'a disappointed romantic'.
    yep again

  3. Just read today that new research shows that Mozart may have died of a kidney complication to strep throat. How sad is that.

    I admit to having the movie Amadeus and watching it far more times than once.

  4. Wow, the difference between the two pieces of music is chalk and cheese, really... Poor Salieri is all scales and conventional riffs. Just goes to show, classics are classics for a good reason.
    I don't think Salieri would have poisoned Mozart, he was too aware of his genius.

  5. Yes, Jacqui, I saw that report also:

    However, this is not news. I remember as an undergraduate student one of my pathology lecturers had mentioned that Mozart probably died as a result of acute glomerulonephritis (an allergic reaction to streptococci in genetically predisposed people).

    Just goes to show, as well as having genius genes in terms of music, he had bad genes in terms of strep susceptibility...

  6. You obviously don't know Salieri. I prefer his music to Mozart's any day. Mozart is cotton candy for the ears, sounds nice at first, but you get tired of it awfully fast.

  7. Salieri is better composer than many of better known composers and perhaps better than 90% of famous composers alive today. His works has his charms and if you don't like his work, I guess you probably don't like Haydn or Gluck, neither. Salieri's influence on future musician may actually be on par with Mozart as he is the first director of the prestigious University of Music and Performing Arts, Vienna. He was a teacher to many famous composers, including Ludwig van Beethoven, Carl Czerny, Johann Nepomuk Hummel, Franz Liszt, Giacomo Meyerbeer, Ignaz Moscheles, Franz Schubert, and Franz Xaver Süssmayr. He also taught Wolfgang Amadeus Mozart's younger son, Franz Xaver, some years after Mozart's death.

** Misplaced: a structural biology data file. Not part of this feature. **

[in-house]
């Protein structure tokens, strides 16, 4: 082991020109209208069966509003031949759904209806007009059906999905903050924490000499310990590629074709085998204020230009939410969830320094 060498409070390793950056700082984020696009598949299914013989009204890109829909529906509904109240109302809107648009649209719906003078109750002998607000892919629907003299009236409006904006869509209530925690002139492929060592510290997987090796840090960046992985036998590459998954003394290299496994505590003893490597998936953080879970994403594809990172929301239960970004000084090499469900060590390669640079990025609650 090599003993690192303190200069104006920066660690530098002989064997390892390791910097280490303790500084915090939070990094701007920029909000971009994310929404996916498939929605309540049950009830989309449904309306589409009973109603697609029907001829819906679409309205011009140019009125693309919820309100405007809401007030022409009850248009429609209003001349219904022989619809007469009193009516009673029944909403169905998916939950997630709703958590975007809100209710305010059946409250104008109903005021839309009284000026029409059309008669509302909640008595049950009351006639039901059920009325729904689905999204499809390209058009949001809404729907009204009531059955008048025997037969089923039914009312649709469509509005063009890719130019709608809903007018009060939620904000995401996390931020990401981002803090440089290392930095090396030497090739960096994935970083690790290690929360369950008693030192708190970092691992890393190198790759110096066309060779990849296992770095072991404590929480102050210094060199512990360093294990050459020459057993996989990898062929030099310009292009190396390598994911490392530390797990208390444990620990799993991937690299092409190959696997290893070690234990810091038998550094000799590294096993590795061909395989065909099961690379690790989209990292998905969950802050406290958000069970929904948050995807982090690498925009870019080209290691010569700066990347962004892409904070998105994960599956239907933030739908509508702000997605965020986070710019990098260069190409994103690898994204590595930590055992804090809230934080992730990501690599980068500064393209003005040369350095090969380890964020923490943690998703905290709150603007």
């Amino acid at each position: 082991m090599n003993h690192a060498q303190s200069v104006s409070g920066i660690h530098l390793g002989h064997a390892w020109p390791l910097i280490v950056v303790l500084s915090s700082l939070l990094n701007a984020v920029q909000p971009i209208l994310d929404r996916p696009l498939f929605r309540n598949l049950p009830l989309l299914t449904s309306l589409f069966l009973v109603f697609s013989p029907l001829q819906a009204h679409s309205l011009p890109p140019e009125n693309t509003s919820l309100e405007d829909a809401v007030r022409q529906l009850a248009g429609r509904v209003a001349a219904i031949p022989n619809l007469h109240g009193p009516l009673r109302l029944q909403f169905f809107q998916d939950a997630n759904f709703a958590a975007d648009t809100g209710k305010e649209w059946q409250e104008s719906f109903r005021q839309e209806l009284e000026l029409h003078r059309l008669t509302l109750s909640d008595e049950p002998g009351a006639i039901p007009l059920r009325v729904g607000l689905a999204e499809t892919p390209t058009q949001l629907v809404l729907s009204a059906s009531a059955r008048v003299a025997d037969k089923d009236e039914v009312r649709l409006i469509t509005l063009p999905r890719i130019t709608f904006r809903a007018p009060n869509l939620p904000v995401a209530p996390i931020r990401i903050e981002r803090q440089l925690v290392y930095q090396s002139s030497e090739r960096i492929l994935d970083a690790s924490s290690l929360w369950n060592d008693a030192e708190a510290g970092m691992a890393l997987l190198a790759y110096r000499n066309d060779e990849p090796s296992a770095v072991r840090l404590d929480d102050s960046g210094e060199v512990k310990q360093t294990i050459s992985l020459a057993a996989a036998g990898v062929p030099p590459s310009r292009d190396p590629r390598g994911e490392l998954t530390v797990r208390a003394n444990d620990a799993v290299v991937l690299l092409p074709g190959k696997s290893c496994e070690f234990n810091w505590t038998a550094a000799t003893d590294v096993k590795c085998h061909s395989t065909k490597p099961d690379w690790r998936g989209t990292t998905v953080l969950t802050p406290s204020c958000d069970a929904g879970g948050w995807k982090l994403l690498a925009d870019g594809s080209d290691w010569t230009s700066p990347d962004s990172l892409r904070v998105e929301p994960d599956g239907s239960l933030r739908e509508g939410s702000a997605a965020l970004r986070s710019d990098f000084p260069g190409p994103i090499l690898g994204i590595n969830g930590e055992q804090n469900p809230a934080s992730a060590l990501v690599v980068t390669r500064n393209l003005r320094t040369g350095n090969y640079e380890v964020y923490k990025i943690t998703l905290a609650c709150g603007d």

There is no reason to think of this period of music history as competition between Mozart and Salieri. The conflict between them was mostly fabrication of vocal minority of Mozart's fans during the late 18th and early 19th century. Our music would have suffered greatly had either one of them not existed.

  8. I would like to say that with no offense, Salieri's music shall never surpass that of Mozart's. Never. Although Salieri is no amateur and obviously well musically trained he never had the expression Mozart had, Salieri was well, in ways to put it, boring. Mozart composed a minuet at the age of 4-5 and his 25th symphony (one of my favorites) at 17. Salieri will never compare to that genius. Although I will not say Salieri is a bad musician he is simply just incapable of surpassing Mozart. Tell me how many people can say they know the name Salieri? I've listened to one of his requiems and it's very....boring. Mozart was only 35 at his death. He was not even at his prime. Had Mozart lived a full life (65-79 years probably in that day) he would have crushed every composer. One like Salieri. He made masterpieces and died young at a measily 35 years. To even compare Mozart to Salieri is a joke.

  9. http://youtu.be/lezueMHmXoU

    The Salieri piece